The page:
Odd Bug Out: A Leaf Insect Discovery
Every day amazing things are happening at the Museum, and one such thing happened on Monday. I received an email from Bill Reynolds, the Coordinator & Curator of the Arthropod Zoo, with the following text:
Subject: Odd bug in our stick insect colony!
WE have a male in one of our colonies!!!!
Thought it may be note worthy for the blog/twitter.
Of course when one receives an email like this one immediately goes in search of the source, and what I learned was pretty amazing. I knocked on the door and was led into the hustle and bustle of the Arthropod Zoo headquarters. Immediately, I am greeted by Bill, staff and intern. They were ready to reveal the mystery of the “odd bug”. They gently placed a container with leaf insects down in front of me, I looked closely and had to really focus to find the moving critters. A leaf insect is pretty exciting just by itself. For those who are unfamiliar I was looking at the giant leaf insect, which is a large species of leaf insect with the scientific name Phyllium giganteum, and looks exactly like a walking leaf. They are true masters of mimicry! Their camouflage is one of the best systems in nature – not only does their body have leaf “veins”, some of them develop brown edges that mimic a damaged leaf.
I leaned over to get a closer look, and the intern pointed at one slowly moving among the branches. “You see that one?” “That’s a female and the one next to it (she points to the other side) isn’t.” I stared at the two and immediately started to notice the differences – one seemed thinner, had antennae, and translucent wings. It clearly did not look like the others. “So…is something wrong with it? It looks really tiny next to the others,” I commented. At this point, I am still not quite understanding what I am looking at, until the intern points and says, “That’s not suppose to be male.” And then the light bulb goes off and I remember Bill explaining that leaf insects reproduce asexually, and here I was staring at a male. Wait! Aren’t they all suppose to be ladies?
Upon investigation I discovered that some stick insects produce offspring in a very different way: the females can produce young without needing a male! The eggs she produces are unfertilized. They do develop properly and grow into an adult female stick insect. The production of a new individual out of an unfertilized egg is referred to as parthenogenesis. The female that produces these eggs is called parthenogenetic, and is a form of asexual reproduction. It is particularly common amongst arthropods and rotifers, and can also be found in some species of fish, amphibians, birds, and reptiles.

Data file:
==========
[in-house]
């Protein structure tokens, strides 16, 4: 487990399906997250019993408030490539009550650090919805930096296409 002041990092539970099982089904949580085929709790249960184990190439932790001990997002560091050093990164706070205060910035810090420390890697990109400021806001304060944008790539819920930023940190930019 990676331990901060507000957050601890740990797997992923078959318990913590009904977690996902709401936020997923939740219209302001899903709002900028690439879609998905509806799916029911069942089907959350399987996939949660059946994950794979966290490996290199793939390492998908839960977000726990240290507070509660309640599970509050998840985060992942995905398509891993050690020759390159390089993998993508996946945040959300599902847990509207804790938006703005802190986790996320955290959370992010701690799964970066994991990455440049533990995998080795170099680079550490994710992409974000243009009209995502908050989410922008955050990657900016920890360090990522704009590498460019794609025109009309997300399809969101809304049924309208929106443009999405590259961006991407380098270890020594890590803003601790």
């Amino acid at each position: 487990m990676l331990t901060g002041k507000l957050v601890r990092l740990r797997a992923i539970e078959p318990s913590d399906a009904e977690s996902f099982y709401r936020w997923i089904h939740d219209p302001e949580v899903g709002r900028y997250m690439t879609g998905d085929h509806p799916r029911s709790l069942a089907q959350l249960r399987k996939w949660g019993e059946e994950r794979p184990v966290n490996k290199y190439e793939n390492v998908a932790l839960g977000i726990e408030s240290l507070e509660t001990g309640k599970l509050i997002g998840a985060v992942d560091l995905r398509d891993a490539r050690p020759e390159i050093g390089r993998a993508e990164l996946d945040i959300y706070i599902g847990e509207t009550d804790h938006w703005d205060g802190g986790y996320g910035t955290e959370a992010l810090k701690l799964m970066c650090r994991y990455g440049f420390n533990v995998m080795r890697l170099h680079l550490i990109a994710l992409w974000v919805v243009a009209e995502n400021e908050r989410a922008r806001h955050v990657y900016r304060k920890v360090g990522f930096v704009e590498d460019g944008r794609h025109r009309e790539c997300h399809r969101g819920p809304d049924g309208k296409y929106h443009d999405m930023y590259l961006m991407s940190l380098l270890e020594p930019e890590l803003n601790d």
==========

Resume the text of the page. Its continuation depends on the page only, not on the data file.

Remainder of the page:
In an email, Bill Reynolds explained the history and discovery of this mystery male:
A few years ago, the Arthropod Zoo received 3 adult Phyllium giganteum for our annual Bugfest event. Knowing these insects were parthenogenetic (all female and asexual), we kept the eggs and 2 years later, they hatched!
After several generations in captivity, we have had good success with these insects and as expected, all have been copies of their mothers – until today, 28 July 2014! While routinely caring for our colony, an oddball individual was picked up by an intern, she came running into my office …. “Look!,” She exclaimed,…”We have a male Phyllium!” At first I thought she had to be mistaken, but she was RIGHT!
The existence of males for this insect species was not proven until 1994. The males are slim, possess long antennae, long translucent green flight wings, and brown legs. The function, purpose or reproductive success of males in this species is debated, but nonetheless, we have a very special bug.
Why is this such an amazing discovery?
Males are very rare, especially in captivity. How this occurs is a very complex topic and researchers are still trying to wrap their minds around it. According to KeepingInsects.com, the leaf insect can be found in tropical forest in Malaysia. This species consists of only females. Two preserved museum specimens of Phyllium giganteum males have been found, but as these have never been seen alive or tested for reproductive capabilities it remains unclear what role males play in natural populations of this species. While there has been some documented cases this discovery is pretty spectacular for us; all thanks to the keen eyesight of an intern. Don’t worry… he is definitely getting the royal treatment in the Arthropod Zoo.
Here is a close-up of our mystery man and comparison with his female counterpart.
For more information about the Arthropod Zoo and Parthenogenesis:
- Arthropod Zoo
- Keeping Insects Website
- Keeping Phyllium
- Parthenogenesis in Boa Constrictors
- Parthenogenesis in Whiptail Lizards